I grew up in the Bay Area, but I was born in Beijing. My parents left me with my grandparents at the age of one to come to America to make a living. They came with $10 in their pocket and no English. My mom lived above the restaurant where she was a waitress. Every night after it closed, her power would go out. As a mother myself, it’s so hard to imagine having to leave children behind and the sacrifices that they made for my future, and my children’s future.

My maternal grandfather raised me. I have such warm feelings for the time that we spent together. I learned a bunch of old man stuff, like fishing. We played a lot of chess, both Western and Chinese. My grandfather was a senior citizen pool champion, so every morning we’d wake up at six and go to the senior citizen billiards club. I wasn’t allowed to play because I was too young. I would just rack for him and his friends. But he’d break down the strategy. We’d spend six hours at this club and he’d be like, “Okay, so why did he go for that one? Why did he go for that ball in that pocket?” I feel really grateful for that time.

My mom lived above the restaurant where she was a waitress. Every night after it closed, her power would go out.

I joined my parents in America when I was five, but they wanted me to stay connected to my family and my cultural heritage, so every summer I would go back to China. At the age of seven, I started flying internationally by myself. One year, when I was eight, I arrived at the Beijing airport at nine o’clock at night. Whoever was supposed to pick me up wasn’t at the right place. As it got closer to midnight, I was like, “Okay, I’ve got to do this.” So I dragged my giant suitcase, found a legitimate cab—because back in the day, there were all kinds of shady ones—and was like, “I don’t have any money, but take me to this address and someone will pay you.” I showed up in the middle of the night and my family was like, “What happened?” And I was like, “I don’t know, but someone needs to go pay the cab downstairs.”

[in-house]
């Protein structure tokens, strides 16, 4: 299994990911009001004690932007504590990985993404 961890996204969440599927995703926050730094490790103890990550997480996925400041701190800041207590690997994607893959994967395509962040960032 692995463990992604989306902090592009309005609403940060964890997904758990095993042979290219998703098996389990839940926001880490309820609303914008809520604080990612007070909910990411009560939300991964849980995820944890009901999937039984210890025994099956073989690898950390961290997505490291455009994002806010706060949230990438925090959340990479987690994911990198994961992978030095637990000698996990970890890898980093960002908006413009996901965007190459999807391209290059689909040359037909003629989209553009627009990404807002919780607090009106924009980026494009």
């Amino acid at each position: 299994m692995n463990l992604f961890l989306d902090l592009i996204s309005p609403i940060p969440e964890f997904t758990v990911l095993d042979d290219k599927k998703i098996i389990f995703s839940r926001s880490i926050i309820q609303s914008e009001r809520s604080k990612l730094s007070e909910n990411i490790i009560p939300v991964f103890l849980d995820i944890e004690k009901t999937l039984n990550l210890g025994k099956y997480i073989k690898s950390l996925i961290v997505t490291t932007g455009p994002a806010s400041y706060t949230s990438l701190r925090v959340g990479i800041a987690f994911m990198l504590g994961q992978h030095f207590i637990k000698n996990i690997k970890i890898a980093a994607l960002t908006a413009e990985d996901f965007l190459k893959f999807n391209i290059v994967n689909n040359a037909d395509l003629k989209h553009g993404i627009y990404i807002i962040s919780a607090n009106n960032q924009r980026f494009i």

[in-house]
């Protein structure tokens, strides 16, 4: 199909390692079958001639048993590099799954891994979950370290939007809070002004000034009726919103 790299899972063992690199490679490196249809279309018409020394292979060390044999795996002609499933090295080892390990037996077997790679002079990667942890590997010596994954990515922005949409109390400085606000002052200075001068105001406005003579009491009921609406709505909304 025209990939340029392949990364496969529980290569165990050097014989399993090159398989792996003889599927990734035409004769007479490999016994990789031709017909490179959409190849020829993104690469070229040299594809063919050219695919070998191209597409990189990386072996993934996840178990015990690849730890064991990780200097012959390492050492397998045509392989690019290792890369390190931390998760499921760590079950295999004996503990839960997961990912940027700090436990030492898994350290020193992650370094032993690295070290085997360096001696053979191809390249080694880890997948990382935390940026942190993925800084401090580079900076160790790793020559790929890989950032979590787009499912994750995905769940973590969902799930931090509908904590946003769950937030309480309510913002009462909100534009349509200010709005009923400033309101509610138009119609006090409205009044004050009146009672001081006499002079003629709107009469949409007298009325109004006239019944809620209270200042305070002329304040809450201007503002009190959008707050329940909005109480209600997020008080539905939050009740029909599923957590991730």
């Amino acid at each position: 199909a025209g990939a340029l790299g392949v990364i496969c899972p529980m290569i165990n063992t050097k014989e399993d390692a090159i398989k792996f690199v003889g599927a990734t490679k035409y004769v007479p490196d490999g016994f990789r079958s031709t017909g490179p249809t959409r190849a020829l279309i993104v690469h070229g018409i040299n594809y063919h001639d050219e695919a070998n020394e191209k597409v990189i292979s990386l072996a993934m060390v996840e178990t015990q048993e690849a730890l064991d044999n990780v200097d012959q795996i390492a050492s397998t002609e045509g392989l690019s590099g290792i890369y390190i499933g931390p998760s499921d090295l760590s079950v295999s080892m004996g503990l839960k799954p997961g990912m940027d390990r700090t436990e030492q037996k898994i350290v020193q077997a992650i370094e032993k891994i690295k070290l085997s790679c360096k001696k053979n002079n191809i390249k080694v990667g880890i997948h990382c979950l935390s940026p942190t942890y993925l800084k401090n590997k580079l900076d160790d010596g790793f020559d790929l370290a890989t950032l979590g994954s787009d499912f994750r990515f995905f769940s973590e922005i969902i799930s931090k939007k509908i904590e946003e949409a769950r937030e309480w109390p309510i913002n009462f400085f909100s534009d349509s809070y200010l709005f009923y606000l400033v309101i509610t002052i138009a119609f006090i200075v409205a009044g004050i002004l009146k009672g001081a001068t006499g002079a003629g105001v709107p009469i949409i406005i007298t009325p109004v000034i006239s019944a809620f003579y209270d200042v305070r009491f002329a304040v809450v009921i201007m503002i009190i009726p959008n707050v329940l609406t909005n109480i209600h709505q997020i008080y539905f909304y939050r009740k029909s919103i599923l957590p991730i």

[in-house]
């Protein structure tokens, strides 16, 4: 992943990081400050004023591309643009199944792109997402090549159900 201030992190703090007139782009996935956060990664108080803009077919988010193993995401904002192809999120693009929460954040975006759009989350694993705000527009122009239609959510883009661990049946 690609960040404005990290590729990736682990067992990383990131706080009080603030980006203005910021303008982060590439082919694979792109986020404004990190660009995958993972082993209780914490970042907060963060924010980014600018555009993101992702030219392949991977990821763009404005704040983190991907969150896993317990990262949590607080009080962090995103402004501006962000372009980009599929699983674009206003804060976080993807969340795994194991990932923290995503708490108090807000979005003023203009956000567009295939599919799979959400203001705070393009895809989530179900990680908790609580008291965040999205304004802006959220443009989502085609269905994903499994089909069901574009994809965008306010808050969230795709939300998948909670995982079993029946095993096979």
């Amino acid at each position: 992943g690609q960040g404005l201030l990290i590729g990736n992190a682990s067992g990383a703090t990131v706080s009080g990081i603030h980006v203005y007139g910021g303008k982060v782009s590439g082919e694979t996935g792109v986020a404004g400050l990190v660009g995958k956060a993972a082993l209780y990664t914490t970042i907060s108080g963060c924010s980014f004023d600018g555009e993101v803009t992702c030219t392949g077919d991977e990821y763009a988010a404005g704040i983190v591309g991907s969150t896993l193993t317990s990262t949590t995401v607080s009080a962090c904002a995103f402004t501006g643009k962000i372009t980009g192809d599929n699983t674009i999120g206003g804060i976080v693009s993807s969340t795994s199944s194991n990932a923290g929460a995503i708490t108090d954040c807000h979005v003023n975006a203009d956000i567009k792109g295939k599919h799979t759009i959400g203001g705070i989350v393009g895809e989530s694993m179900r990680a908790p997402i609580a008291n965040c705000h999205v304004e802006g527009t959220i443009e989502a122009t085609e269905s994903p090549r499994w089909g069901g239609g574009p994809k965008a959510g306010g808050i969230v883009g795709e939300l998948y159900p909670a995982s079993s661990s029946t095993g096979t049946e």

My career path has been very varied, but I’m grateful for that because everything that I do now comes from a previous experience. I started out in tech, doing business development and market research. I started investing in real estate developments because my parents, being immigrant parents, were like, “You can’t just let your money sit there,” and encouraged me to find smart opportunities for investment. I also worked as a freelance photographer. I soon realized that my business experience could be helpful for some of the businesses I was shooting for, so I started offering go-to-market strategy work in addition to creative.

What I love about cannabis is the way it meets me where I’m at in any given moment.

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I now work as the creative director of Four One Nine, a creative agency and event space focused on cultivating culture and community in San Francisco. Earlier this year, we held a Cannabis Eve Party on 4/19—Four One Nine. I’m allergic to alcohol, so weed has always been this very natural, simpatico relationship for me. What I love about cannabis is the way it meets me where I’m at in any given moment. It can meet me at a very social event and just add an additional layer to the vibe. Or it can be a nightcap after a long stressful day. One of my favorite things to do is put some vinyl on my turntable, whatever music I’m feeling at that moment, and then roll and smoke a joint. Sometimes I read, but most of the time I just vibe out to music, look at art, watch the smoke from the joint, and try to be in the moment, feeling my body, feeling my senses, not worrying about the future, not bogged down by the past—just truly being in that moment.